We most admire McCain for his principled stand on immigration reform. He champions a comprehensive rewrite of immigration policies, including a pathway to citizenship for illegal immigrants, while most politicians are reduced by fear to mouthing empty slogans like "no amnesty."
Seems John has been reduced by fear also.

The Palm Beach Post puts the immigration issue in the category of reaching across the aisle:
... and collaborated with Sen. Edward Kennedy, D-Mass., on immigration. Like most Arizonans, he understands that the nation needs a comprehensive approach to immigration that not only tightens borders but deals pragmatically with the 12 million illegal immigrants already here.

Unfortunately, this is not the view of many voters in Florida - Republican or Democratic. Illegal immigration is seen as a real problem here - not just Mexican but Cuban and Haitian as well. Frankly, the Floridians against illegal immigrants are also likely to be against any concession to even legal immigrants.

Ads running in Spanish are met with derision. Read the comments on articles that are written about this and you'll know the Bradley Effect is alive and well in Florida where Hispanics are concerned. An astounding 42% of them specifically mentioned McCain's "amnesty" support of illegals as the reason they would never vote for him. And, I didn't eliminate the Ron Paul spammers from the total count.

While it's not scientific, the comments are representative of conversation after conversation I have with Republicans. This does not bode well.

I'm not proud to be in a state where such hatefulness requires that politicians deny any solution but a wall to a very real issue but it is happening. At the Police Chief conference I was at last week, only Florida's Property Tax Amendment issue got higher play. Giuliani support was abysmal but McCain's stance on this issue evoked more than a majority of negativity.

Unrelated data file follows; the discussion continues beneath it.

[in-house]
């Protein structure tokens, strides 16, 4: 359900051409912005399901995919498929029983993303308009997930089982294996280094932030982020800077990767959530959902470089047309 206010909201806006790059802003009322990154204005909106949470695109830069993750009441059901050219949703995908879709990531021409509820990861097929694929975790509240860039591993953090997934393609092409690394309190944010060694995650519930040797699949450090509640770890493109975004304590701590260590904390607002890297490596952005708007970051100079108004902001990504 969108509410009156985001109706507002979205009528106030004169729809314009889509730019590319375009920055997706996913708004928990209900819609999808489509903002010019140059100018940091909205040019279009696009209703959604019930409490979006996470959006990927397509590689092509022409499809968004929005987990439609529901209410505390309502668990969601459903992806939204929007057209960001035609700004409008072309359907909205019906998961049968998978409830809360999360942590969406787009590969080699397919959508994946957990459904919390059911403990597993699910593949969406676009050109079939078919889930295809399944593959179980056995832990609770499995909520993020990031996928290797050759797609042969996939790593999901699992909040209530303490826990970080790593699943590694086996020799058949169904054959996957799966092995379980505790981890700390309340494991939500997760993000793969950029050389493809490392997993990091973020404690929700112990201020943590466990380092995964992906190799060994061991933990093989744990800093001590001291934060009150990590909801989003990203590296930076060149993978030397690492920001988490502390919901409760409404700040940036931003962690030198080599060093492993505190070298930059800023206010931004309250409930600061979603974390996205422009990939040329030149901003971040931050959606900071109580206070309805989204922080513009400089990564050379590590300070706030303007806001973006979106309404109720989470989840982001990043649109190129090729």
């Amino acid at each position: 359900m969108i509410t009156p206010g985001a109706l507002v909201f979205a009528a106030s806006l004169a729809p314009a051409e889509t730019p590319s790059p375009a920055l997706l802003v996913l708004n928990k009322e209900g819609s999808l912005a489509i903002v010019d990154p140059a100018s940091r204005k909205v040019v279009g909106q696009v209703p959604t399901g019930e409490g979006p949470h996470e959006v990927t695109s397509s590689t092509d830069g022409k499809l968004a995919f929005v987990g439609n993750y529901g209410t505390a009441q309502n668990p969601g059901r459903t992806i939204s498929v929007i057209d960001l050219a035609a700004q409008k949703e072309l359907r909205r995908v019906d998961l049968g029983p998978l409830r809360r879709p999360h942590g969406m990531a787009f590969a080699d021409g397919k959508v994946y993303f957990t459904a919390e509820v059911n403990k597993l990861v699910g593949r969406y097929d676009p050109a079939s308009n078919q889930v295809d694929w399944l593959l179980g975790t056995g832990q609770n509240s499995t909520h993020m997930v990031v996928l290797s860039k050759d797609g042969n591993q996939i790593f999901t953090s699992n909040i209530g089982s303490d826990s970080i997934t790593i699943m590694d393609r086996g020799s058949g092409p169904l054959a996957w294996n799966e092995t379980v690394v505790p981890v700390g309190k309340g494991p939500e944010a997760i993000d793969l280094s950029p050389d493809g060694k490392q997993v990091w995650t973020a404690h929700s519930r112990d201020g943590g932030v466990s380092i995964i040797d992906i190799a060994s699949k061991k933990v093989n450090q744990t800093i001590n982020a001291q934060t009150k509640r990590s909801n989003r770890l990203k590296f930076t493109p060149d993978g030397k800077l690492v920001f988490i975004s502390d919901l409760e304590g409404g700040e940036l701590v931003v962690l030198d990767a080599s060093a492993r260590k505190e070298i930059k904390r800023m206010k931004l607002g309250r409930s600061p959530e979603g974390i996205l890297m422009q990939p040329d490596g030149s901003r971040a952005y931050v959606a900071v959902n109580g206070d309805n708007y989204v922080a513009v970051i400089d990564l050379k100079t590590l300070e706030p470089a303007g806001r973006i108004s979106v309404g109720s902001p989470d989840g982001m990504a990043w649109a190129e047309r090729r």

The Miami Herald reported that McCain won't be getting Senator Mel Martinez's endorsement so as not to offend Giuliani. In Miami's Cuban community - which turns out to vote - this is a fairly big slap, but I'm betting that McCain is breathing a sigh of relief. Otherwise, voters would be reminded that McCain joined with Martinez on the immigration issue:
Some viewed Martinez's decision to sit out as a betrayal of McCain, who helped Martinez push a radioactive White House-backed immigration bill. The measure was roundly condemned by conservatives as ''amnesty'' for illegal immigrants and cost McCain serious political points that helped almost kill his campaign.
Like it or not, this issue is toxic in Florida and Republican's won't forget McCain's high profile support no matter what he says today.

While it looked like McCain might be on top, Rasmussen reports softening support for McCain as well as Guiliani. Last week, it was a four way tie for first; now, Romney is ahead, outside the margin for error. Rudy imploded all on his own but Republican Floridians are surely starting to remembering the immigration fiasco this past summer.

As I've said before, the Republican Party does not like minorities and the base won't vote for anyone who supports them in any way. Factor in the fact the Florida is a closed primary - only Republicans can vote in the Republican Primary - and the only thing left is that McCain's a loser.